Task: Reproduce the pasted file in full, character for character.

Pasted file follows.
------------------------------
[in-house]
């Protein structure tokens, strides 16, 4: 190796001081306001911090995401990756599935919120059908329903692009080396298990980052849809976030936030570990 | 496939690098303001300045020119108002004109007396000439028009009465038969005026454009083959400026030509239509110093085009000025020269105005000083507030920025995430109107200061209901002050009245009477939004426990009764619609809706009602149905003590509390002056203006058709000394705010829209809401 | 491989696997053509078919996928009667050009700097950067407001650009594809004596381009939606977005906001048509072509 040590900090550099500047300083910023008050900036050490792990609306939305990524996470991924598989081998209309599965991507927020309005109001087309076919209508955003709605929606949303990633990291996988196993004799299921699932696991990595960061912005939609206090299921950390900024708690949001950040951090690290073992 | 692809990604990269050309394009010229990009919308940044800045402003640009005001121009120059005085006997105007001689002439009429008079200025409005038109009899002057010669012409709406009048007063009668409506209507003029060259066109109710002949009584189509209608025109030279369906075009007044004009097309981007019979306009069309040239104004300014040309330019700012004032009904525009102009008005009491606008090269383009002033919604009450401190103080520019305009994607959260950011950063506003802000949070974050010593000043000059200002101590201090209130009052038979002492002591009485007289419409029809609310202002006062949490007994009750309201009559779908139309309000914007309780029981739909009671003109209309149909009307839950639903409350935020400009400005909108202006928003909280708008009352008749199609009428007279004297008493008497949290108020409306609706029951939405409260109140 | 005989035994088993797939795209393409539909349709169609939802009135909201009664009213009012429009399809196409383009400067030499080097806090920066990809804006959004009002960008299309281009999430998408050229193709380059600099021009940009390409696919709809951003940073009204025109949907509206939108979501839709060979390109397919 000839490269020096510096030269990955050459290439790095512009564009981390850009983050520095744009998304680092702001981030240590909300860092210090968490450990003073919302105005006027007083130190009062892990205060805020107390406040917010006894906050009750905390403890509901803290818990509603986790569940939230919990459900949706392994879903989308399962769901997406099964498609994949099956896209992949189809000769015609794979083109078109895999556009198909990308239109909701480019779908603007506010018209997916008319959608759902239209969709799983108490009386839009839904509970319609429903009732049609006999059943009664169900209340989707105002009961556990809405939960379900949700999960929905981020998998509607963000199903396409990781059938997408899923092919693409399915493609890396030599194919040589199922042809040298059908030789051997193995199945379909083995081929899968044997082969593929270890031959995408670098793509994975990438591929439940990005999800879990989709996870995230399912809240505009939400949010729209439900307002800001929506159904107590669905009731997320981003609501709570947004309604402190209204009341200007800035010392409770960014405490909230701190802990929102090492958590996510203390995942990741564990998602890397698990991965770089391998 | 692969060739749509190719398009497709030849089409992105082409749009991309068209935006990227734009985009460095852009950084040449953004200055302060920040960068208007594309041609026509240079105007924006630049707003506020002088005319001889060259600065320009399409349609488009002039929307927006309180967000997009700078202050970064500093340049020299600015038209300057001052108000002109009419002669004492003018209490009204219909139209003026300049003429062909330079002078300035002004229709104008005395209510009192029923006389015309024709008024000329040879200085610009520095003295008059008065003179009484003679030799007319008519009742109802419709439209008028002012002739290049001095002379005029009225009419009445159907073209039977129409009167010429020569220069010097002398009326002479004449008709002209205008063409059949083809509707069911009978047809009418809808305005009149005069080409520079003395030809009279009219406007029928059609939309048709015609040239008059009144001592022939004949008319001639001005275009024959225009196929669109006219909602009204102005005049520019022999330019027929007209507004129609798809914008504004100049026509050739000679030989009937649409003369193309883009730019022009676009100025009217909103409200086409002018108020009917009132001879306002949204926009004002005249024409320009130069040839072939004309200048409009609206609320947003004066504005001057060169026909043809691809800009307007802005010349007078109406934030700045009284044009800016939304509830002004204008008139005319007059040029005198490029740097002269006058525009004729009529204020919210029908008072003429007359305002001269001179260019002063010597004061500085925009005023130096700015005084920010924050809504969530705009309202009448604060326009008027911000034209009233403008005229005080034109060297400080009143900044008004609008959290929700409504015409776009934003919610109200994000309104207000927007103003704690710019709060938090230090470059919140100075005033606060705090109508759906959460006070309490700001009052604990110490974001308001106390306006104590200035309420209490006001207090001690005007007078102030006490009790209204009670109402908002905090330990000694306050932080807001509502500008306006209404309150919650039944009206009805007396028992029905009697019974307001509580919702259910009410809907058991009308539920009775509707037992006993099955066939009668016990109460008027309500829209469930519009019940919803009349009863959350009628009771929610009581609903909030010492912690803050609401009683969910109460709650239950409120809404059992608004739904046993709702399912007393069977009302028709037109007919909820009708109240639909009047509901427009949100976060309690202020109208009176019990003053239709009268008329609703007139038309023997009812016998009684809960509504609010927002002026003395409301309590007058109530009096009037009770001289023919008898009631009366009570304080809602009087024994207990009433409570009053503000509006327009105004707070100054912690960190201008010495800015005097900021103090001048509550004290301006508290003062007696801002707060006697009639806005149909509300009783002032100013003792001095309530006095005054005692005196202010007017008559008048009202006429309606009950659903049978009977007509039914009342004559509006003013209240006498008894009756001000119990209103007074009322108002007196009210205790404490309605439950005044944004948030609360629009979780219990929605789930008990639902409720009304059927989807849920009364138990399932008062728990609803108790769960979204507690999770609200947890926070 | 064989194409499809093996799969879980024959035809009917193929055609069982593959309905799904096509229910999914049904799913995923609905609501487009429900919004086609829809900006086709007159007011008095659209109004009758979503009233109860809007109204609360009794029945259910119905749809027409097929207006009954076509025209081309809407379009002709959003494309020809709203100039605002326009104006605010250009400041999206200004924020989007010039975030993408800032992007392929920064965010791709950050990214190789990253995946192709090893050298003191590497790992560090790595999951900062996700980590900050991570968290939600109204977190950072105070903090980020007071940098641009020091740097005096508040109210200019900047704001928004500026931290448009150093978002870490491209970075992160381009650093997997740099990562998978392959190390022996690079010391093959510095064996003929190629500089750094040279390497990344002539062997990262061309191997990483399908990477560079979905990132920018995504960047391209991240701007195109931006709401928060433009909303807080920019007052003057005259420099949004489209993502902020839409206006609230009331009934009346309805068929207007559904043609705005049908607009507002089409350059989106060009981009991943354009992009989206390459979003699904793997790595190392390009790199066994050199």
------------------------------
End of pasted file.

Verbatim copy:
[in-house]
């Protein structure tokens, strides 16, 4: 190796001081306001911090995401990756599935919120059908329903692009080396298990980052849809976030936030570990 | 496939690098303001300045020119108002004109007396000439028009009465038969005026454009083959400026030509239509110093085009000025020269105005000083507030920025995430109107200061209901002050009245009477939004426990009764619609809706009602149905003590509390002056203006058709000394705010829209809401 | 491989696997053509078919996928009667050009700097950067407001650009594809004596381009939606977005906001048509072509 040590900090550099500047300083910023008050900036050490792990609306939305990524996470991924598989081998209309599965991507927020309005109001087309076919209508955003709605929606949303990633990291996988196993004799299921699932696991990595960061912005939609206090299921950390900024708690949001950040951090690290073992 | 692809990604990269050309394009010229990009919308940044800045402003640009005001121009120059005085006997105007001689002439009429008079200025409005038109009899002057010669012409709406009048007063009668409506209507003029060259066109109710002949009584189509209608025109030279369906075009007044004009097309981007019979306009069309040239104004300014040309330019700012004032009904525009102009008005009491606008090269383009002033919604009450401190103080520019305009994607959260950011950063506003802000949070974050010593000043000059200002101590201090209130009052038979002492002591009485007289419409029809609310202002006062949490007994009750309201009559779908139309309000914007309780029981739909009671003109209309149909009307839950639903409350935020400009400005909108202006928003909280708008009352008749199609009428007279004297008493008497949290108020409306609706029951939405409260109140 | 005989035994088993797939795209393409539909349709169609939802009135909201009664009213009012429009399809196409383009400067030499080097806090920066990809804006959004009002960008299309281009999430998408050229193709380059600099021009940009390409696919709809951003940073009204025109949907509206939108979501839709060979390109397919 000839490269020096510096030269990955050459290439790095512009564009981390850009983050520095744009998304680092702001981030240590909300860092210090968490450990003073919302105005006027007083130190009062892990205060805020107390406040917010006894906050009750905390403890509901803290818990509603986790569940939230919990459900949706392994879903989308399962769901997406099964498609994949099956896209992949189809000769015609794979083109078109895999556009198909990308239109909701480019779908603007506010018209997916008319959608759902239209969709799983108490009386839009839904509970319609429903009732049609006999059943009664169900209340989707105002009961556990809405939960379900949700999960929905981020998998509607963000199903396409990781059938997408899923092919693409399915493609890396030599194919040589199922042809040298059908030789051997193995199945379909083995081929899968044997082969593929270890031959995408670098793509994975990438591929439940990005999800879990989709996870995230399912809240505009939400949010729209439900307002800001929506159904107590669905009731997320981003609501709570947004309604402190209204009341200007800035010392409770960014405490909230701190802990929102090492958590996510203390995942990741564990998602890397698990991965770089391998 | 692969060739749509190719398009497709030849089409992105082409749009991309068209935006990227734009985009460095852009950084040449953004200055302060920040960068208007594309041609026509240079105007924006630049707003506020002088005319001889060259600065320009399409349609488009002039929307927006309180967000997009700078202050970064500093340049020299600015038209300057001052108000002109009419002669004492003018209490009204219909139209003026300049003429062909330079002078300035002004229709104008005395209510009192029923006389015309024709008024000329040879200085610009520095003295008059008065003179009484003679030799007319008519009742109802419709439209008028002012002739290049001095002379005029009225009419009445159907073209039977129409009167010429020569220069010097002398009326002479004449008709002209205008063409059949083809509707069911009978047809009418809808305005009149005069080409520079003395030809009279009219406007029928059609939309048709015609040239008059009144001592022939004949008319001639001005275009024959225009196929669109006219909602009204102005005049520019022999330019027929007209507004129609798809914008504004100049026509050739000679030989009937649409003369193309883009730019022009676009100025009217909103409200086409002018108020009917009132001879306002949204926009004002005249024409320009130069040839072939004309200048409009609206609320947003004066504005001057060169026909043809691809800009307007802005010349007078109406934030700045009284044009800016939304509830002004204008008139005319007059040029005198490029740097002269006058525009004729009529204020919210029908008072003429007359305002001269001179260019002063010597004061500085925009005023130096700015005084920010924050809504969530705009309202009448604060326009008027911000034209009233403008005229005080034109060297400080009143900044008004609008959290929700409504015409776009934003919610109200994000309104207000927007103003704690710019709060938090230090470059919140100075005033606060705090109508759906959460006070309490700001009052604990110490974001308001106390306006104590200035309420209490006001207090001690005007007078102030006490009790209204009670109402908002905090330990000694306050932080807001509502500008306006209404309150919650039944009206009805007396028992029905009697019974307001509580919702259910009410809907058991009308539920009775509707037992006993099955066939009668016990109460008027309500829209469930519009019940919803009349009863959350009628009771929610009581609903909030010492912690803050609401009683969910109460709650239950409120809404059992608004739904046993709702399912007393069977009302028709037109007919909820009708109240639909009047509901427009949100976060309690202020109208009176019990003053239709009268008329609703007139038309023997009812016998009684809960509504609010927002002026003395409301309590007058109530009096009037009770001289023919008898009631009366009570304080809602009087024994207990009433409570009053503000509006327009105004707070100054912690960190201008010495800015005097900021103090001048509550004290301006508290003062007696801002707060006697009639806005149909509300009783002032100013003792001095309530006095005054005692005196202010007017008559008048009202006429309606009950659903049978009977007509039914009342004559509006003013209240006498008894009756001000119990209103007074009322108002007196009210205790404490309605439950005044944004948030609360629009979780219990929605789930008990639902409720009304059927989807849920009364138990399932008062728990609803108790769960979204507690999770609200947890926070 | 064989194409499809093996799969879980024959035809009917193929055609069982593959309905799904096509229910999914049904799913995923609905609501487009429900919004086609829809900006086709007159007011008095659209109004009758979503009233109860809007109204609360009794029945259910119905749809027409097929207006009954076509025209081309809407379009002709959003494309020809709203100039605002326009104006605010250009400041999206200004924020989007010039975030993408800032992007392929920064965010791709950050990214190789990253995946192709090893050298003191590497790992560090790595999951900062996700980590900050991570968290939600109204977190950072105070903090980020007071940098641009020091740097005096508040109210200019900047704001928004500026931290448009150093978002870490491209970075992160381009650093997997740099990562998978392959190390022996690079010391093959510095064996003929190629500089750094040279390497990344002539062997990262061309191997990483399908990477560079979905990132920018995504960047391209991240701007195109931006709401928060433009909303807080920019007052003057005259420099949004489209993502902020839409206006609230009331009934009346309805068929207007559904043609705005049908607009507002089409350059989106060009981009991943354009992009989206390459979003699904793997790595190392390009790199066994050199």